You could see, in the late flurry of saves he made in the final minutes of the game, why Chris Kirkland’s dad once placed a bet on his young lad one day playing for England.
On another day Danny Ings would have had a hat-trick and Sam Vokes would have fancied his chances too, while instead supporters had to settle for a point from the 1-1 draw against Sheffield Wednesday.
It may have been like an Owls Alamo at times, but Clarets will face this more often as opposition fear the potency of Burnley’s attack, now strengthened by Ashley Barnes, the element of surprise they had at the start of the season now sprung.
But as Burnley proved they can still carve out the chances as we hope next opponents Brighton, at Turf Moor on Tuesday, and especially Queen’s Park Rangers in the Sky televised 12.15 kick-off at Loftus Road a week on Saturday will find out.
These are certainly different days to those experienced by two former players who have passed away recently, Paul Comstive before Christmas and, this week, stalwart Arthur Bellamy.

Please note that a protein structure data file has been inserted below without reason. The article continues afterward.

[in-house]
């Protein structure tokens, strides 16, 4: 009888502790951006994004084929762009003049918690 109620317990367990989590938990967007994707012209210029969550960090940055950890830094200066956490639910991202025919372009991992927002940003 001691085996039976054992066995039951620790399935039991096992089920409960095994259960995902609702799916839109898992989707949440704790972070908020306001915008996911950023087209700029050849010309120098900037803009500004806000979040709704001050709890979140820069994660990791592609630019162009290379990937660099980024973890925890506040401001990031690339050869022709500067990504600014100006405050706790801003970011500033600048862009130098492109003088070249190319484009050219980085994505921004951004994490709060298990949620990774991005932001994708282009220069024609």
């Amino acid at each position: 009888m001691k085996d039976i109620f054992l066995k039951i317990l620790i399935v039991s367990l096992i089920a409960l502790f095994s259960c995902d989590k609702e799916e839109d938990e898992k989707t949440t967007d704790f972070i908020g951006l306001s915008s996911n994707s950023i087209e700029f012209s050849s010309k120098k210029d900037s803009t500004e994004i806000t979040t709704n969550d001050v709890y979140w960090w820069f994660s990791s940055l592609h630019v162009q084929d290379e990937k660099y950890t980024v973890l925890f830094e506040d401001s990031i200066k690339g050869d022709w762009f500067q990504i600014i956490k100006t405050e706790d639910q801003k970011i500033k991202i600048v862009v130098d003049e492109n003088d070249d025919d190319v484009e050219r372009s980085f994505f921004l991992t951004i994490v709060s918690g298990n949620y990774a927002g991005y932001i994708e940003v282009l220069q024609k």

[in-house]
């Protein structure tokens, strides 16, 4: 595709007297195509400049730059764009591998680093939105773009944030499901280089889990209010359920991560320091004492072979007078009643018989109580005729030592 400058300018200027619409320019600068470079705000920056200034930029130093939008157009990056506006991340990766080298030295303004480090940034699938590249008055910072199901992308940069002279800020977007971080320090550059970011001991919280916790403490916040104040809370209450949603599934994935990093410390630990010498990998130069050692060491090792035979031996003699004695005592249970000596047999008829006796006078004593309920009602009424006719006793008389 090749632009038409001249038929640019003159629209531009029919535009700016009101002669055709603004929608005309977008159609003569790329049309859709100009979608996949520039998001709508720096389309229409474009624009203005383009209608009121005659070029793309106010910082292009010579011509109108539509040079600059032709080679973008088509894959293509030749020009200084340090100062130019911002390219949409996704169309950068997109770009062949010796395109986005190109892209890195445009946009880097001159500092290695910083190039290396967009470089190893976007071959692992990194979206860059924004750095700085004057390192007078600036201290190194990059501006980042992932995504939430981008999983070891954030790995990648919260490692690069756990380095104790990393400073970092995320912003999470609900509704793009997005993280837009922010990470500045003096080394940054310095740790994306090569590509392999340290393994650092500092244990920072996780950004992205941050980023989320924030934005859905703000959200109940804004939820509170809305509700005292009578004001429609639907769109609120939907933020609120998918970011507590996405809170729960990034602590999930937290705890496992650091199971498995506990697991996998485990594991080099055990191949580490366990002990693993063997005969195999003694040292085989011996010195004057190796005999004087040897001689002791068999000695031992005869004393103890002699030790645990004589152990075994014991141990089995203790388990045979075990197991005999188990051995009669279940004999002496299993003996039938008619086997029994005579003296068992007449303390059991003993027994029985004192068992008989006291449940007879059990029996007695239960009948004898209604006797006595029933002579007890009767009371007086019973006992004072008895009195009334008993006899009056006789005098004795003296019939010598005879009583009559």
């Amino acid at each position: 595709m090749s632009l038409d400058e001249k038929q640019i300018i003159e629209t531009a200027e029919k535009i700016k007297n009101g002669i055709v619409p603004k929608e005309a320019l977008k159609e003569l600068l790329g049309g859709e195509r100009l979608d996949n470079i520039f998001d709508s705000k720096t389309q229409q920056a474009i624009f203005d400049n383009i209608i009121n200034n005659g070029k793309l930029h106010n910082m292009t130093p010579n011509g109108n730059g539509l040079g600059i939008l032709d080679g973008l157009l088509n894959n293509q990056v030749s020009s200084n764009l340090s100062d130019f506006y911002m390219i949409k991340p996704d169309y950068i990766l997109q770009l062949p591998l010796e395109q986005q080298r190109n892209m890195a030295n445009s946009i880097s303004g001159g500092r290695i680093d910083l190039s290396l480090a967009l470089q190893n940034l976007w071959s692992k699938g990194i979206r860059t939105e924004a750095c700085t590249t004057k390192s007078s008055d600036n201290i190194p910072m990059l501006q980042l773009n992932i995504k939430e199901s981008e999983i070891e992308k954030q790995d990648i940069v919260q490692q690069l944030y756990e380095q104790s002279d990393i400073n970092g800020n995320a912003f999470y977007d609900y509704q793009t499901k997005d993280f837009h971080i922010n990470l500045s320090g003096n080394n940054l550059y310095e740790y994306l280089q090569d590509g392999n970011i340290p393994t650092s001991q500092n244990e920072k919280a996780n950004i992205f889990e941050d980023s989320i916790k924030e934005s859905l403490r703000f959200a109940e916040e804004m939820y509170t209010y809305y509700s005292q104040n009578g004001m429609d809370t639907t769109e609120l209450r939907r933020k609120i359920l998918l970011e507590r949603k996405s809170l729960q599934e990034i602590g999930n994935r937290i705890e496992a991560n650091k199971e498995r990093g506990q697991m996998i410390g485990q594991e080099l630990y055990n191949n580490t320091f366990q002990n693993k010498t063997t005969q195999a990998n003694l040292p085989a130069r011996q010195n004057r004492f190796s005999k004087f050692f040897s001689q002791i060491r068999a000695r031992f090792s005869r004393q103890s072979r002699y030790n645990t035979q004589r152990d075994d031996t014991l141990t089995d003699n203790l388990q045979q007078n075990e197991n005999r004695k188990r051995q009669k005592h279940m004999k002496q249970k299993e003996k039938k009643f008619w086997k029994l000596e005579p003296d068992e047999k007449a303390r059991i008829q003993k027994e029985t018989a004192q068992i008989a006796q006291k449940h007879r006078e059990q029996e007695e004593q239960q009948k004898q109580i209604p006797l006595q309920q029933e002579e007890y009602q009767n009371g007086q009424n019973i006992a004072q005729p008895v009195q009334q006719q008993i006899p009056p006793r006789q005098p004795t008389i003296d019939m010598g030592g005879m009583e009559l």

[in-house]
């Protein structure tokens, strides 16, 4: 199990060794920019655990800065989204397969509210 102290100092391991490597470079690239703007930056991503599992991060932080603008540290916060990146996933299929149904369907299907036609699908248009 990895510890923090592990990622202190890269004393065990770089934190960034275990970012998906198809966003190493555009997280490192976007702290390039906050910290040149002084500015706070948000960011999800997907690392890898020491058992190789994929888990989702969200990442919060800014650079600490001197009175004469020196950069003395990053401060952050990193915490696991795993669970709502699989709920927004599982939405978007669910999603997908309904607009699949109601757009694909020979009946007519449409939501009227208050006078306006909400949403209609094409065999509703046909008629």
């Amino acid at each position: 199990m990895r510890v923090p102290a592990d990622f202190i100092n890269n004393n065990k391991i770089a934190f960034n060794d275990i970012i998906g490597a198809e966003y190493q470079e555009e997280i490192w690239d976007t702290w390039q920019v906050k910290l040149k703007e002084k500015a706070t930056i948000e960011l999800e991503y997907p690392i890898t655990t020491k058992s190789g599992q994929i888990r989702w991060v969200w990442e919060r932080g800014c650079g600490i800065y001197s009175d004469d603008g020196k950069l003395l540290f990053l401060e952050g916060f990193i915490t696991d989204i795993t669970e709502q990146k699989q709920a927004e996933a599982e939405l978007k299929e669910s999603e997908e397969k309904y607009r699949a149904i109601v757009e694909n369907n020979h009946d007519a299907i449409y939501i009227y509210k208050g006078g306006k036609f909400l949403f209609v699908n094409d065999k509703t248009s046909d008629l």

Comstive was a member of the post-Orient game reconstruction side which made the 1988 Sherpa Van Final against Wolves (don’t mock it, there were more than 80,000 people at Wembley watching the game that day) while Bellamy saw life at all levels through his Turf Moor links which stretched for decades.
A midfielder who played 250 first division games for the Clarets in the 60s and early 70s, I missed his playing career and remember him most clearly as Brian Miller’s right hand man in the dugout during the 86-87 season when, potless and with a small squad of rookies, journeymen and four key veterans, the two dedicated men were charged with effectively saving the club.
They did, just, and Arthur also coached at the club and then picked up his fork to keep the playing surfaces at Turf Moor and Gawthorpe in tip-top condition as groundsman.
The times Arthur and Paul remind me of make me realise we should appreciate on-pitch seasons like these.